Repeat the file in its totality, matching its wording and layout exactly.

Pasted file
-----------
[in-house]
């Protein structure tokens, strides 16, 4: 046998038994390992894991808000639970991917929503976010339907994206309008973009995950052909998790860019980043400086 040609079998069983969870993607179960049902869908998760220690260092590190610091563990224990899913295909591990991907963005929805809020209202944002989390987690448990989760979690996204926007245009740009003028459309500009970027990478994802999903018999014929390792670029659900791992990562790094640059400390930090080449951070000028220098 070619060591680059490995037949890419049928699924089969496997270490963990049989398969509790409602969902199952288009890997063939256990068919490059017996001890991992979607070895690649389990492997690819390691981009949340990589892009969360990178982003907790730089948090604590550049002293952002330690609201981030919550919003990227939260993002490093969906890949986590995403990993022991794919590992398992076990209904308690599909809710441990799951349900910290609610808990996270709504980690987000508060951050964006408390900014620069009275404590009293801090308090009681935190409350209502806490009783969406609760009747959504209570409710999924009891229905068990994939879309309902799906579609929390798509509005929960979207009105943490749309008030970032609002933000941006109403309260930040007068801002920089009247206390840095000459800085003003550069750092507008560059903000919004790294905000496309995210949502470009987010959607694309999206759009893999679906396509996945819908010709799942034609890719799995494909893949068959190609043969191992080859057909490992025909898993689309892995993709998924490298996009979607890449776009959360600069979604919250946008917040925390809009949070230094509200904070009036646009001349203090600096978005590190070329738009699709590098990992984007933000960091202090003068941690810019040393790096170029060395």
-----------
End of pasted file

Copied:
[in-house]
């Protein structure tokens, strides 16, 4: 046998038994390992894991808000639970991917929503976010339907994206309008973009995950052909998790860019980043400086 040609079998069983969870993607179960049902869908998760220690260092590190610091563990224990899913295909591990991907963005929805809020209202944002989390987690448990989760979690996204926007245009740009003028459309500009970027990478994802999903018999014929390792670029659900791992990562790094640059400390930090080449951070000028220098 070619060591680059490995037949890419049928699924089969496997270490963990049989398969509790409602969902199952288009890997063939256990068919490059017996001890991992979607070895690649389990492997690819390691981009949340990589892009969360990178982003907790730089948090604590550049002293952002330690609201981030919550919003990227939260993002490093969906890949986590995403990993022991794919590992398992076990209904308690599909809710441990799951349900910290609610808990996270709504980690987000508060951050964006408390900014620069009275404590009293801090308090009681935190409350209502806490009783969406609760009747959504209570409710999924009891229905068990994939879309309902799906579609929390798509509005929960979207009105943490749309008030970032609002933000941006109403309260930040007068801002920089009247206390840095000459800085003003550069750092507008560059903000919004790294905000496309995210949502470009987010959607694309999206759009893999679906396509996945819908010709799942034609890719799995494909893949068959190609043969191992080859057909490992025909898993689309892995993709998924490298996009979607890449776009959360600069979604919250946008917040925390809009949070230094509200904070009036646009001349203090600096978005590190070329738009699709590098990992984007933000960091202090003068941690810019040393790096170029060395």